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Posted: July 6, 2017

Trench Society tours unique grasslands

Directors of the Rocky Mountain Trench Natural Resources Society toured sites around the Koocanusa reservoir recently and came away with an increased sense of urgency that the hugely popular recreation area requires Crown land access regulations to protect its unique grasslands.

“The Koocanusa grasslands are special. There is nothing quite like them in southeastern B.C.,” said Trench Society Chair Robyn Duncan. “These are sensitive ecosystems that are highly vulnerable to uncontrolled recreational use. Access management is the key to protecting them.”

An example of extensive scarring of the fragile grasslands around Lake Koocanusa from ORV activity. e-KNOW file photo

The Koocanusa area attracts as many as 100,000 visitors over the summer, with up to 25,000 people camping, quading, dirt biking, mountain biking and boating on long weekends.

The cumulative impacts put huge pressure on critical wildlife habitat and rare plant communities, increase the spread of invasive species and disturb First Nations archaeological and cultural heritage sites.

The area supports key winter range for elk, moose, bighorn sheep and mule deer, and provides habitat for a majority of this region’s at-risk species, including American badgers, long-billed curlews, Williamson’s sapsuckers and Lewis’s woodpeckers. Local ranchers also depend on the area’s grasslands and open forests for livestock grazing.

The Trench Society tour was led by Grasmere rancher Yvonne Miller, a member of the Koocanusa public advisory group that is helping to develop access management plans for camping and trail use on designated Crown land sites.

Recreation officer Lisa Cox and natural resource officers Brett Hutchinson, Jamie Mercier and Aaron Gervais from the Ministry of Forests, Lands and Natural Resource Operations described the challenges of implementing the Koocanusa recreation strategy, released earlier this year.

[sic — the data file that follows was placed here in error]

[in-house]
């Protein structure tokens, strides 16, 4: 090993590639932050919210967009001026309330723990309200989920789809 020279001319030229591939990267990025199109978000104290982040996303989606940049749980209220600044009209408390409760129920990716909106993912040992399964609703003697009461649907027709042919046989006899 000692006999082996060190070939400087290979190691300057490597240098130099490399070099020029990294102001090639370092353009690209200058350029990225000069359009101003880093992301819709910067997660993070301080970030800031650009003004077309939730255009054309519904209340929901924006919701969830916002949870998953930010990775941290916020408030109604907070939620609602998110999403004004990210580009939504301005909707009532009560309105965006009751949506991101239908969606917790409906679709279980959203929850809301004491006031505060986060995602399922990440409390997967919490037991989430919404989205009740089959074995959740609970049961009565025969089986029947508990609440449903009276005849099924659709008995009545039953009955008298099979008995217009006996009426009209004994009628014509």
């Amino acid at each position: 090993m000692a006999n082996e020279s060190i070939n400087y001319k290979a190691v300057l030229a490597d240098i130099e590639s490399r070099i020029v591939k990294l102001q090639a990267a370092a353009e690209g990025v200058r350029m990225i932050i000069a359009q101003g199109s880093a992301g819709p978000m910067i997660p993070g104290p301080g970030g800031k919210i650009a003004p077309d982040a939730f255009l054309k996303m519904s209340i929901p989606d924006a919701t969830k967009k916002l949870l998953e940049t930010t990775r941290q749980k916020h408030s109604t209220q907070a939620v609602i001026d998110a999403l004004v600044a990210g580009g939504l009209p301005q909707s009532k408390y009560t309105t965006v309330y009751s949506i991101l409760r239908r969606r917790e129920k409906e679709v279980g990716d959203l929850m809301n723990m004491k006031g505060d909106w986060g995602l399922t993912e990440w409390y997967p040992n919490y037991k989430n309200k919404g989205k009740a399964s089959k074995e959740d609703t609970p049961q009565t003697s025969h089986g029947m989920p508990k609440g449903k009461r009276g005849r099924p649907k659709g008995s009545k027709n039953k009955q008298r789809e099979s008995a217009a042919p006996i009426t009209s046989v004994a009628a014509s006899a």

The society is a long-time supporter of these ongoing efforts by the BC government, Ktunaxa Nation, Regional District of East Kootenay and Columbia Basin Trust to protect Koocanusa’s environmental values. Society coordinator Dan Murphy sits on the public advisory committee.

About 1,600 hectares (3,900 acres) of East Kootenay grasslands were flooded in the 1970s when the Libby Dam in Montana created the 144-kilometre Koocanusa reservoir along the Kootenay River. Almost half the reservoir backs up into B.C., between Wardner and the U.S. border. Recreational development in recent years has resulted in the loss of yet more grassland habitat.

In 2007 the Trench Society launched its ground-breaking Waldo North restoration project to restore habitat and improve livestock grazing on close to 2,000 hectares (4,900 acres) on the east side of the reservoir.

The society is a coalition of 11 hunting, ranching, environmental and wildlife organizations dedicated to restoring and conserving grassland and open forest ecosystems in the East Kootenay and Upper Columbia Valley.

Member organizations are Cranbrook Archery Club, Cranbrook Community Forest Society, East Kootenay Invasive Species Council, East Kootenay Wildlife Association, Kootenay Livestock Association, Rocky Mountain Naturalists, Southern Guides & Outfitters, The Land Conservancy, Waldo Stockbreeders, Wildsight and Windermere District Farmers Institute.

Lead image: Trench Society directors, staff and guests at Mojack’s Corral near Grasmere. From left: Yvonne Miller, Grasmere; Dan Murphy, Cranbrook; Veronica McGinn, Cranbrook; Randy Harris, Cranbrook; Don Lancaster, Mayook; Brett Hutchinson, Cranbrook; Gordon Edwards, Jaffray; Robyn Duncan, Kimberley; Bob Bjorn, Wycliffe; Katie Grady, Cranbrook; Mark Davies, Kimberley; Lisa Cox, Cranbrook; Grant Griffin, Cranbrook; Jo Ellen Floer, Cranbrook; John Bergenske, Sheep Creek; Aaron Gervais, Cranbrook; Eddie Petryshen, Bull River; Jamie Mercier, Cranbrook. (Patricia Whalen photo)

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